There are also people going hungry worldwide. After you help in your own community, you could also consider helping organizations such as Plan Canada or Plan International. Look around you and see that there are people making do with almost nothing, and give what you can to help them. Make a commitment this year to help stop hunger, in your community and around the world.
What causes do you feel strongly about? What outrage did you last post on social media? Take those as inspiration to get off your soap box and actually do something. Complaining doesn’t change the world. Action does.
There are so many options when it comes to volunteering. You could help at a local non-profit or charitable organization, you could start a fundraising event, you could use your talents to sing or play music at a nursing home. Can’t think of a place to volunteer? Here’s some inspiration. Now go change the world.
12. Say prayers for others before you say them for yourself
If you’re religious and you have an active prayer life, make sure that you’r’e asking favours for others before you ask them for yourself. Giving praise and thanks before asking for something is usually good practice, too.
I learned the acronym ACTS for my prayer life from the book The Year of Living Biblically (which is both hilarious and thought-provoking, by the way). The author, in turn, learned the acronym from a pastor, who suggests you follow the acronym in order when you pray: Start with Acclamation (giving praise to the Lord); followed by Confession (asking for forgiveness), followed by Thanksgiving, and finish with Supplication (asking for stuff). I personally split the supplication into supplication for others and supplication for self. This keeps me humble and helps me to remember that other people need prayers, too. If you’re not religious, send positive thoughts to other people frequently, before focusing on your own inner awareness.
13. Always speak in a loving tone
I am seriously trying to remind myself of this every single day. As a parent, I yell far more often than I’d like. Breaking the cycle is difficult. I know that yelling doesn’t accomplish anything, and my number one goal as a mother is that my kids never be afraid of me.
I want them to be able to come to me with anything; I want them to know that they can trust me for advice without judgement. I want them to be able to ask me questions and tell me things without being afraid of my reaction. I want to eradicate fear from my family life, at least when it comes to our interactions with one another. One of the ways I’m working on this is by repeating the mantra “always speak in a loving tone to those whom you love.”
If you have trouble with yelling, arguing, or generally speaking angrily to loved ones, make a commitment this year to work on always speaking in a loving tone to those around you. In so doing, you’ll create better relationships in your life, and in turn, make the world a better place.
14. Sing or play music for others
If you enjoy singing, why not make the world a better place by sharing your talent? How about singing free of charge for a nursing home, a hospice, or a psychiatric hospital? A children’s event? Music brings people together. If you have a talent for music, make the world a better place by sharing that gift.
15. Become a better listener
So much trouble in the world could be prevented if we only learned to speak to each other with respect and to listen to each other with attentiveness. This year, make a commitment to better the world in which you live by becoming a better listener.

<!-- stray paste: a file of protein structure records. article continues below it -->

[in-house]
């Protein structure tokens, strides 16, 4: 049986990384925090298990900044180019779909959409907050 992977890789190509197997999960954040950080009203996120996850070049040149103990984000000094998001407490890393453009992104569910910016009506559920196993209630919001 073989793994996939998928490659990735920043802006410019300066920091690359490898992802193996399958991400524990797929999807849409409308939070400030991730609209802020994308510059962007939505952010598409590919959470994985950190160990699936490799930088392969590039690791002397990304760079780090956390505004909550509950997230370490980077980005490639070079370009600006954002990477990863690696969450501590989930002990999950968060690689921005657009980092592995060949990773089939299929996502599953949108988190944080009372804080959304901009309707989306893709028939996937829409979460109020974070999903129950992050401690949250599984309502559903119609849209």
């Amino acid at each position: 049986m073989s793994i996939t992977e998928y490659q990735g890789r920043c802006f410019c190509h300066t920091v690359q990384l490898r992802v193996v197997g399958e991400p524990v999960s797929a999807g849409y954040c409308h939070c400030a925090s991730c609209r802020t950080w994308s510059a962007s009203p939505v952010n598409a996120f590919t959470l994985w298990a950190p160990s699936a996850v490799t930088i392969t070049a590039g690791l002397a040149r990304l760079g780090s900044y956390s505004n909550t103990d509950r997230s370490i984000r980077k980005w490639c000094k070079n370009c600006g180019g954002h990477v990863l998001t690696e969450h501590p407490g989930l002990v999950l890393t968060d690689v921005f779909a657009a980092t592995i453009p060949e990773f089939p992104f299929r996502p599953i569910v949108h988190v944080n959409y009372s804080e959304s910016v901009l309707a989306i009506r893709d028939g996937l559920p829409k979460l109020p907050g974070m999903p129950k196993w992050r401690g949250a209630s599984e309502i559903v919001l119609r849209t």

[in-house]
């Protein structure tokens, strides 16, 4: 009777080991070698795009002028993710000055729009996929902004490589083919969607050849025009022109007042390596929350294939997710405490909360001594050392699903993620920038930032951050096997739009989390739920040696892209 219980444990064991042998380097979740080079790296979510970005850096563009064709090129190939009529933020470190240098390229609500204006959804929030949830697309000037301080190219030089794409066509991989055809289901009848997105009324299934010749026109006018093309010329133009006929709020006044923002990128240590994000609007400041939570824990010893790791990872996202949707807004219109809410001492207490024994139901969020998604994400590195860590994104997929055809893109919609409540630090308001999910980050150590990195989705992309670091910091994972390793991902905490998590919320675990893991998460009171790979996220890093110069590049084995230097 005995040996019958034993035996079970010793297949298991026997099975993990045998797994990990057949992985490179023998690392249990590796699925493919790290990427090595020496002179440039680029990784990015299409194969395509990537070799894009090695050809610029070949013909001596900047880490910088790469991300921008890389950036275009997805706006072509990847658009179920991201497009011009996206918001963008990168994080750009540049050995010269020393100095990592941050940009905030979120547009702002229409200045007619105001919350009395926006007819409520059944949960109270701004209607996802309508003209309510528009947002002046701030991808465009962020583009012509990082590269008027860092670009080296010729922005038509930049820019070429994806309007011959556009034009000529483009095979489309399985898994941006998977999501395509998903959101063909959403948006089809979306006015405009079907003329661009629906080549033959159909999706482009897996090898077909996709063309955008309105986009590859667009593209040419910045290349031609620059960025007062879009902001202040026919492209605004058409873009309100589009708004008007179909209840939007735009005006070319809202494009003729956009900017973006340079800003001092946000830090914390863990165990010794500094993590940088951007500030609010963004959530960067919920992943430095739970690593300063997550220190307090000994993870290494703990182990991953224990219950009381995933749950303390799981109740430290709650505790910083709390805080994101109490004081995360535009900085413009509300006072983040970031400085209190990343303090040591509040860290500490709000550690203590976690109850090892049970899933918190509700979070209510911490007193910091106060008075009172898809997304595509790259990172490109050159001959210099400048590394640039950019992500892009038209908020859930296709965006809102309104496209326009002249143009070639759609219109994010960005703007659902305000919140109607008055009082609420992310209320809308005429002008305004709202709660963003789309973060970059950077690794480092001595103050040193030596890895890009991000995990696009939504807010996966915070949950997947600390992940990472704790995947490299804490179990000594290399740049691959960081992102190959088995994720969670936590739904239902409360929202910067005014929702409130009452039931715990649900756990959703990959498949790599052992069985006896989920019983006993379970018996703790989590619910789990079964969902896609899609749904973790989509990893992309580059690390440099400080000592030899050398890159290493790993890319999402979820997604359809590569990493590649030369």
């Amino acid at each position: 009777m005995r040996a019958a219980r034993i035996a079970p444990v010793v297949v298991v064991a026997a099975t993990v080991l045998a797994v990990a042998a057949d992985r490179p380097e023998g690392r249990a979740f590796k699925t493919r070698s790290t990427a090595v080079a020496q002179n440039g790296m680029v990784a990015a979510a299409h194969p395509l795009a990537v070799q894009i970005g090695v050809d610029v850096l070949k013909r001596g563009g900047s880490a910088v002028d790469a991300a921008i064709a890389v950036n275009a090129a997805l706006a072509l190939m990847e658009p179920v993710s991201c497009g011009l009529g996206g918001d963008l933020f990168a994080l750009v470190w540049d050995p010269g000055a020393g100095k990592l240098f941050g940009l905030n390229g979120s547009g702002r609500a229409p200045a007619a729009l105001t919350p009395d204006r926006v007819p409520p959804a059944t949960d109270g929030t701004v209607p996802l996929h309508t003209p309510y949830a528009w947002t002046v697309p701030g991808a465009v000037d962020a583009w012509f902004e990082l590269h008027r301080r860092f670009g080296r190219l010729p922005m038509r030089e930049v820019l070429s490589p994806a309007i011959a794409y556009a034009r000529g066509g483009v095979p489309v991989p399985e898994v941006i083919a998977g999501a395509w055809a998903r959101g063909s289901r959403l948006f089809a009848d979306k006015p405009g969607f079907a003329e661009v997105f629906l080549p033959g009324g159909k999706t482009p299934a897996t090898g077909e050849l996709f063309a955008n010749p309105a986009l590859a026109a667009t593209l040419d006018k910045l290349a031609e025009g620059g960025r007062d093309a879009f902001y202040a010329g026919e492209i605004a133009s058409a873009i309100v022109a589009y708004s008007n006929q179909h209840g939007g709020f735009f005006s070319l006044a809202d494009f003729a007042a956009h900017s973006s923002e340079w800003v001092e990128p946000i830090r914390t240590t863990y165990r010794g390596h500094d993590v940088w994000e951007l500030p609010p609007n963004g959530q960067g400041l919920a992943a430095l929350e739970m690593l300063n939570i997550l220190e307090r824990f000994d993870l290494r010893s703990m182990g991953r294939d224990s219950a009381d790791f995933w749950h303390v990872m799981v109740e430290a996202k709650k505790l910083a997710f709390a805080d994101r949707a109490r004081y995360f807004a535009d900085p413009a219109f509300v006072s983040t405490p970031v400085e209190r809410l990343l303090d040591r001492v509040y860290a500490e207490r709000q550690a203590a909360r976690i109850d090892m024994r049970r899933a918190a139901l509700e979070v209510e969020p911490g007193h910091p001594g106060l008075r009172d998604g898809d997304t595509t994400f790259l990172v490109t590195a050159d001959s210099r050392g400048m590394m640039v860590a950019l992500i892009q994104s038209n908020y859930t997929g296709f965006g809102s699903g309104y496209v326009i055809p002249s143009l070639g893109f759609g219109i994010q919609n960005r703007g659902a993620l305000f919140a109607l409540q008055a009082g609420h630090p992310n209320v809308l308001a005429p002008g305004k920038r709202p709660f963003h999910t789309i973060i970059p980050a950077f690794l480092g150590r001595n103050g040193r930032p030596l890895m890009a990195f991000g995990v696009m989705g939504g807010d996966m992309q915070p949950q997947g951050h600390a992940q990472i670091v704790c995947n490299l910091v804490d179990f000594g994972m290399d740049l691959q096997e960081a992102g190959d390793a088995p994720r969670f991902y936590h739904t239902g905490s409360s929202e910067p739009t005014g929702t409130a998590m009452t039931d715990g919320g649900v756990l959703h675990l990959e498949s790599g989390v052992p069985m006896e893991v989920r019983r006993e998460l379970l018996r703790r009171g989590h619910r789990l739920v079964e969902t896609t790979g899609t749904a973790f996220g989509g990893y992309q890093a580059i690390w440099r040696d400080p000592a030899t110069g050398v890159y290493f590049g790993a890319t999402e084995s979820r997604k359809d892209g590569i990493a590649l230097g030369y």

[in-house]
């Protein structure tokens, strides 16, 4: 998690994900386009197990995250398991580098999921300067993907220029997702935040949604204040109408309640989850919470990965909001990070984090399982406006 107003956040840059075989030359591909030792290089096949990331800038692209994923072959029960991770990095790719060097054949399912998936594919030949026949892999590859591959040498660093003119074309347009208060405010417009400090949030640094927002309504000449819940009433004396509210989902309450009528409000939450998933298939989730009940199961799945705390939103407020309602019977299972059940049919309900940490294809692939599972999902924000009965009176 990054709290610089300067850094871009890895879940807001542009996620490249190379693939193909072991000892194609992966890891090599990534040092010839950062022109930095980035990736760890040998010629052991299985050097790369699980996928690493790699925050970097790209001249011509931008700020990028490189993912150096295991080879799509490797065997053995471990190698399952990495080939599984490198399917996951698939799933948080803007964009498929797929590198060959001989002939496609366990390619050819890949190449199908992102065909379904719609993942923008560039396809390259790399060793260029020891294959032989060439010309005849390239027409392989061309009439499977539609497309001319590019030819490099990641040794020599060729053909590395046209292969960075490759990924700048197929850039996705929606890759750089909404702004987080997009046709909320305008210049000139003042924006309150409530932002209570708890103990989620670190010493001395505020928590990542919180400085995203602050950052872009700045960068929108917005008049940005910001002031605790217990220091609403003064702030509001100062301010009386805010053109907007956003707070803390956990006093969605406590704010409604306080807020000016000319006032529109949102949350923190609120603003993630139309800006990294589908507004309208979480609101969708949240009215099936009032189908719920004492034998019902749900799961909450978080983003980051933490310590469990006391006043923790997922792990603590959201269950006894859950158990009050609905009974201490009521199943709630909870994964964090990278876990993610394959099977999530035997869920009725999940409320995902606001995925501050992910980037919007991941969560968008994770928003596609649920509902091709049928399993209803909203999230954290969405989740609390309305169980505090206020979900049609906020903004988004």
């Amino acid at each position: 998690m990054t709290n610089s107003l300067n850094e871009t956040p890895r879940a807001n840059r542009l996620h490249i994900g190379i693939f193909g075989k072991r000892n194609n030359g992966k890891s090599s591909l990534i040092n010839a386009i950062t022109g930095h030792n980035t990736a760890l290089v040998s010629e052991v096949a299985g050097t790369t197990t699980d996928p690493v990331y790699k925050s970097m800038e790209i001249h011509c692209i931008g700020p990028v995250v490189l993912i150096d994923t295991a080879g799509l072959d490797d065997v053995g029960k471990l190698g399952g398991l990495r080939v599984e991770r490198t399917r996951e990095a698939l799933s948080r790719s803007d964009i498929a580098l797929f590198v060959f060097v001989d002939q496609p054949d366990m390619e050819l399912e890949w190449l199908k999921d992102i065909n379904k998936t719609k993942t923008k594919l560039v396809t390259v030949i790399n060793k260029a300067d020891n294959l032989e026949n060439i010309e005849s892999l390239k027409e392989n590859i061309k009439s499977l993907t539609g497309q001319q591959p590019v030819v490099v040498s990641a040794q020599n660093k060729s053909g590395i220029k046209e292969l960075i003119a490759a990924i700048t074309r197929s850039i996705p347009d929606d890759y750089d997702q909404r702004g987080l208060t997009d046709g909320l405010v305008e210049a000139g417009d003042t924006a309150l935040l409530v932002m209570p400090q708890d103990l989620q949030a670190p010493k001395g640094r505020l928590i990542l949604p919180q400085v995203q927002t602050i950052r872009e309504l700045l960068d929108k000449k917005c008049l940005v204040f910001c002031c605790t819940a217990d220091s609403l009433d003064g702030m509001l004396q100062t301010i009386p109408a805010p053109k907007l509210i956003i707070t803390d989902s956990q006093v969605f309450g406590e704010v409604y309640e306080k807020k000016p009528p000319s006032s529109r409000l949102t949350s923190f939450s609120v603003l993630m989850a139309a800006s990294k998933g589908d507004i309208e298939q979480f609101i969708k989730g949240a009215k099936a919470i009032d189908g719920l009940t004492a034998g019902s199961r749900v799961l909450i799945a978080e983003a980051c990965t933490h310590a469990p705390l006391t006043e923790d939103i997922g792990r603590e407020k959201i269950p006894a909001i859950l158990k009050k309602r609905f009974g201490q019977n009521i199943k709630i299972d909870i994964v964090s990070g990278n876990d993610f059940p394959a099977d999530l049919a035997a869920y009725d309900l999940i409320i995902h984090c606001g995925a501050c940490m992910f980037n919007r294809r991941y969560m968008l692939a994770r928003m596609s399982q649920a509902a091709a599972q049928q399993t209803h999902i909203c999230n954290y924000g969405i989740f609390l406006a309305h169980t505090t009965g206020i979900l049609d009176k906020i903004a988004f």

A good listener looks at the speaker in the eyes, clears his/her mind, and forgets about what he/she wants to say. The good listener fixes all attention on the speaker, repeats the speaker’s main points back to him/her, and states their interpretation of the facts and opinions presented.
The good listener offers suggestions when asked, but never attempts to immediately solve the speaker’s problems without first offering empathy and attempting to understand how the speaker feels. The good listener goes into a conversation with the speaker’s best interests at heart, and with a willingness to make compromises so both sides are satisfied.
How many wars could be prevented or stopped if the leaders of the world became better listeners? How many families saved? How many friendships restored?
This year, commit to becoming a better listener and to focusing on positive communication. The world will be a better place for it.
16. Always be on the lookout for ways to help others
I once read this wonderful quote by Jim Stovall, an olympic weight lifter, author, speaker and entrepreneur:
“You need to be aware of what others are doing, applaud their efforts, acknowledge their successes, and encourage them in their pursuits. When we all help one another, everybody wins.”
Isn’t that a wonderful quote? What if every single person in the world lived by these words? What if everyone in the world tried to help their neighbour and encouraged people to achieve their dreams and become their best selves? Imagine what we could become—imagine what the world could become!
This year, make a commitment to always be on the lookout for ways to help others – if not by tangible means, at least by “encouraging them in their pursuits” and “acknowledging their successes.”
Instead of making New Year’s Resolutions that will soon be forgotten, why not make a commitment to making the world a better place? You could pick one of these resolutions to accomplish each month. Forget the far-fetched “resolutions” and focus on helping others. It’ll come back to you tenfold.